The Plant World Seeds offers have always been really popular – two free seed packets with my exclusive voucher code.
Plant World Seeds will send you a packet of Agapanthus Headbourne Hybrids (worth £2.95) and runner bean Lady Di (£1.85) – if you place any order on its website, no matter how small, together worth £4.80.
Agapanthus Headbourne Hybrids (A. praecox) have huge true blue globular heads that flower freely on stout stems above robust clumps of strap-shaped leaves.
This virtually hardy variety forms thick established clumps which improve over the years and impress all who visit the Plant World Seeds gardens in Devon. However, unless you live right on the coast, you might be better off planting them in pots to overwinter in a cool greenhouse.
They grow to 60cm tall and the packet contains about 50 seeds.
Runner bean Lady Di bears long, slim, stringless and fleshy pods and tolerates heat well. They give a heavy crop of tender delicious dark green pods over a very long season and received the RHS 1999 Award of Garden Merit.
You can sow indoors, or outside after the last frost, using a cane structure or wigwam to support plants. Sow in rows 1-2” deep. Keep well watered and feed weekly.
To claim your seeds, when you get to the payment stage, fill in the promotion code box with SUND10, then the two packets will be automatically added to your order free of charge.
To browse the catalogue, packed with rare and unusual varieties, log on to www.plant-world-seeds.com
JOBS TO DO THIS WEEKEND
Plant first-early potatoes in sacks, as long as you can protect the haulm (stem) from frost.
Cut the spent heads off narcissus and daffodils, but leave the leaves to die back naturally.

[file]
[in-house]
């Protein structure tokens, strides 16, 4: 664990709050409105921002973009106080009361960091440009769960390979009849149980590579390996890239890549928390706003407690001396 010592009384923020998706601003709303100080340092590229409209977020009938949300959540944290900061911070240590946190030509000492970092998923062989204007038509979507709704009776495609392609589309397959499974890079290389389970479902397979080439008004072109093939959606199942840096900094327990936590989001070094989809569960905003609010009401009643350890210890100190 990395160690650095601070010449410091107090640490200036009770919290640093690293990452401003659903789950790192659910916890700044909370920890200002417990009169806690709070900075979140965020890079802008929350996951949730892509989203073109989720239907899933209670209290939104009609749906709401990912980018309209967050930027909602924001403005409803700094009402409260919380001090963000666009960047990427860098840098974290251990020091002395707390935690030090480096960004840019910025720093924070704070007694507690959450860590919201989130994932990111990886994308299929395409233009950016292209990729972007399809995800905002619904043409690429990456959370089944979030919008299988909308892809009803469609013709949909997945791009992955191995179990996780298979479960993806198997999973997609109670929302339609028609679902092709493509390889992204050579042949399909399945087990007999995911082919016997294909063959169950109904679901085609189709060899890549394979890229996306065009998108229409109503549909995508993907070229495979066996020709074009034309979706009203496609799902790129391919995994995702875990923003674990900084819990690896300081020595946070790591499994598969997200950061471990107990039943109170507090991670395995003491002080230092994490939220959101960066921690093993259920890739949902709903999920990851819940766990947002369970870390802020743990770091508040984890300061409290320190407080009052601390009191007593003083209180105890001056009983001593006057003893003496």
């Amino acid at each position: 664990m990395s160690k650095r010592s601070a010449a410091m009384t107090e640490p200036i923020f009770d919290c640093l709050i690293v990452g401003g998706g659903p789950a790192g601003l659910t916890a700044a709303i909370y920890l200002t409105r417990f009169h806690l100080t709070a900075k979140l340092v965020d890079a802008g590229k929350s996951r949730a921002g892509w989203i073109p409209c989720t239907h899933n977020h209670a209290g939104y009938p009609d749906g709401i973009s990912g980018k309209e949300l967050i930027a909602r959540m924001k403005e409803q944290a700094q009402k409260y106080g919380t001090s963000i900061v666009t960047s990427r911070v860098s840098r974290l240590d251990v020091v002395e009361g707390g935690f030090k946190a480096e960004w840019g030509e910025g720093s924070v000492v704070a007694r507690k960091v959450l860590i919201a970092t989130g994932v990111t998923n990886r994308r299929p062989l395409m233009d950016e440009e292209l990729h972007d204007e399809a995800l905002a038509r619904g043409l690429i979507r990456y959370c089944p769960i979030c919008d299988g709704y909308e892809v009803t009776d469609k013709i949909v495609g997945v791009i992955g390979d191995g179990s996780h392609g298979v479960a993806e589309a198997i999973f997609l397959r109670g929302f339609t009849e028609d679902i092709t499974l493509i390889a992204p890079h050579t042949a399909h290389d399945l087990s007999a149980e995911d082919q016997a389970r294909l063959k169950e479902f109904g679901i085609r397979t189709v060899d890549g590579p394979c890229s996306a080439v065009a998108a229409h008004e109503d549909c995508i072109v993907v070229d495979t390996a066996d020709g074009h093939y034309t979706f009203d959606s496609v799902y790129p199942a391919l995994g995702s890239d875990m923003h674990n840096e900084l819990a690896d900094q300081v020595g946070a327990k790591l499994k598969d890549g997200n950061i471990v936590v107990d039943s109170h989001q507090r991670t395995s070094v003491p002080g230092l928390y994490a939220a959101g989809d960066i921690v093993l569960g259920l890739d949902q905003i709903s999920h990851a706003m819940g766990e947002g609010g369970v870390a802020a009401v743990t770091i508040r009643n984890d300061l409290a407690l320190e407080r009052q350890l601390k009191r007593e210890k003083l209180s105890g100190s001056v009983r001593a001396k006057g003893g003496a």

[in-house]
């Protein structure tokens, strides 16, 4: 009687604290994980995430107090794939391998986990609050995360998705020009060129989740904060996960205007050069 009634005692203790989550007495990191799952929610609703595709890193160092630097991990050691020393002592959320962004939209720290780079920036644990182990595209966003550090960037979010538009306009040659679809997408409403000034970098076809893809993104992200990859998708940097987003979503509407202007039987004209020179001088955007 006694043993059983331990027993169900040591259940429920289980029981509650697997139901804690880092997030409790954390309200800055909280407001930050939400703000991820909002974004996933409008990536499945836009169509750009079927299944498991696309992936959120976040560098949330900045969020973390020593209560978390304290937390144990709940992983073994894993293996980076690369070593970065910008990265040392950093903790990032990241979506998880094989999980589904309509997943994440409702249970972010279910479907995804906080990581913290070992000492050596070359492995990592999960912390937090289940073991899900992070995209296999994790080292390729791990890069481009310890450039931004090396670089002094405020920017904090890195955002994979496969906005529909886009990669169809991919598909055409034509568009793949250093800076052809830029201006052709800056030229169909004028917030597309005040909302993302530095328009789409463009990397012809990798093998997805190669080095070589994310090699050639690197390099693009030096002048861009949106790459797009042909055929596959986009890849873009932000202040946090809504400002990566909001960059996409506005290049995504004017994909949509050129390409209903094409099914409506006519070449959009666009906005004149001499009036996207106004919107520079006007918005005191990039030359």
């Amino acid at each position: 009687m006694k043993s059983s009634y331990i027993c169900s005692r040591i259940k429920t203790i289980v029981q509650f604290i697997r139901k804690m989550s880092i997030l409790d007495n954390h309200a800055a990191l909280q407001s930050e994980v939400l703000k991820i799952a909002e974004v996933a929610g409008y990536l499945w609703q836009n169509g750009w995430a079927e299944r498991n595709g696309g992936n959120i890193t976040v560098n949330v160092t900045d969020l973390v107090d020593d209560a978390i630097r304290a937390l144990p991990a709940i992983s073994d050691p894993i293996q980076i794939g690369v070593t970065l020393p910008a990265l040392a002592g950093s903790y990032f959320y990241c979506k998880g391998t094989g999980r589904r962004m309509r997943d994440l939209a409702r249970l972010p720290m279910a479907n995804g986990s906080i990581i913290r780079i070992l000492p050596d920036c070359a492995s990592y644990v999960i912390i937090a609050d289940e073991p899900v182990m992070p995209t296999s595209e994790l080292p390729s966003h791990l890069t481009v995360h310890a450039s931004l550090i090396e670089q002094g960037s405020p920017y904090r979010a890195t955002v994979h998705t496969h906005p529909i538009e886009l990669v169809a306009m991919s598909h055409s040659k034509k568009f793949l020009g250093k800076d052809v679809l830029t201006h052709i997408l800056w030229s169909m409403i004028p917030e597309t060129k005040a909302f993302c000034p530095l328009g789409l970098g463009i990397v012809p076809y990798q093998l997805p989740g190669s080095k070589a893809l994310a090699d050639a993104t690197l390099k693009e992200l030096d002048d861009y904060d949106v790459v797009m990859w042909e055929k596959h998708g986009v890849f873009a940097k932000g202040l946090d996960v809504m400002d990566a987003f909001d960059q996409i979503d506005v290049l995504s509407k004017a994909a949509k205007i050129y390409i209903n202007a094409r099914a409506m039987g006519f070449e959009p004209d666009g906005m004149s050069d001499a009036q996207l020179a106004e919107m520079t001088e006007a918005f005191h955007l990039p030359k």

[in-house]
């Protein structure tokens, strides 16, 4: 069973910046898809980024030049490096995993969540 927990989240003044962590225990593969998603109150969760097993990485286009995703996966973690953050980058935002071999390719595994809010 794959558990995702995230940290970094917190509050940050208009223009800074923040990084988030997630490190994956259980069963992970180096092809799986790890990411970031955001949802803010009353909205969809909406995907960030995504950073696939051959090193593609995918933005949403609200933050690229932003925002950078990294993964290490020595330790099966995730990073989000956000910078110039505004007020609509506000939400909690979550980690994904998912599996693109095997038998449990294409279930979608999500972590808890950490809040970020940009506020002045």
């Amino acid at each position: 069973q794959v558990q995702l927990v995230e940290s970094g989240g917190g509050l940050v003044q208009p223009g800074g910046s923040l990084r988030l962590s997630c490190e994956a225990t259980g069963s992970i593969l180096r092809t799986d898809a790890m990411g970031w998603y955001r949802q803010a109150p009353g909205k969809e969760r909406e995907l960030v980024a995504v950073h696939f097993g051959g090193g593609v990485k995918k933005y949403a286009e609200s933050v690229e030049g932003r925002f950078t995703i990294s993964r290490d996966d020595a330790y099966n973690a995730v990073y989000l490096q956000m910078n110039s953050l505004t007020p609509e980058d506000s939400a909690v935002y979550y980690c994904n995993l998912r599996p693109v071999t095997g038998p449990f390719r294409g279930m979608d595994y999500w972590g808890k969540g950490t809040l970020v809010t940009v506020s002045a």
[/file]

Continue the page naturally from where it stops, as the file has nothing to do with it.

Sow wildlife-friendly flower seeds where they are to flower, such as honesty or verbena to encourage insects.
Sow summer bedding plants in a heated propagator or under glass.
Divide hellebores and polyanthus-type primulas after flowering.
Top dress spring-flowering alpines with grit or gravel to show off the plants and to help prevent stem rots.
Improve the drainage of heavy soils by working in lots of organic matter.
Get herbaceous perennial supports in early, so that the plants grow up through them – I use sturdy twiggy branches. Adding rigid supports later looks unattractive. Criss-crossing strings from hidden or posts works well, allowing stems to grow up in the gaps between strings.
Continue to protect new growth on lilies, delphiniums and hostas, etc, from slugs and snails.
Prunus species (ornamental cherries, plums and almonds) are vulnerable to silver leaf if pruned before mid-summer, and should not require routine pruning if planted with sufficient space for their eventual size.
Apply a high nitrogen spring/summer lawn fertiliser to encourage strong growth to help the lawn recover after the winter.
Remove netting placed over the pond to protect it from leaf fall. Divide marginal and bog garden plants if overcrowded. Contain vigorous perennials by planting in aquatic plant baskets and top with a layer of gravel. Cut back old marginal vegetation.
Protect fruit blossom from frost, but make sure insects can access the flowers or else hand pollinate them.
Switch to a summer feed for all citrus trees and increase watering.
Pollinate strawberry flowers under glass by brushing over them with your hands. Plant out cold-stored strawberry runners.
Plant onions, shallots, garlic sets, Jerusalem artichoke tubers and asparagus crowns if the soil is workable.
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For more on these topics, plus cook what you grow, traditional recipes, North East information, environmental news and more, log on to www.mandycanudigit.com (now smartphone friendly), www.sunderlandecho.com/gardening, follow me on Twitter @MandyCanUDigIt or you can like me on Facebook at Mandycanudigit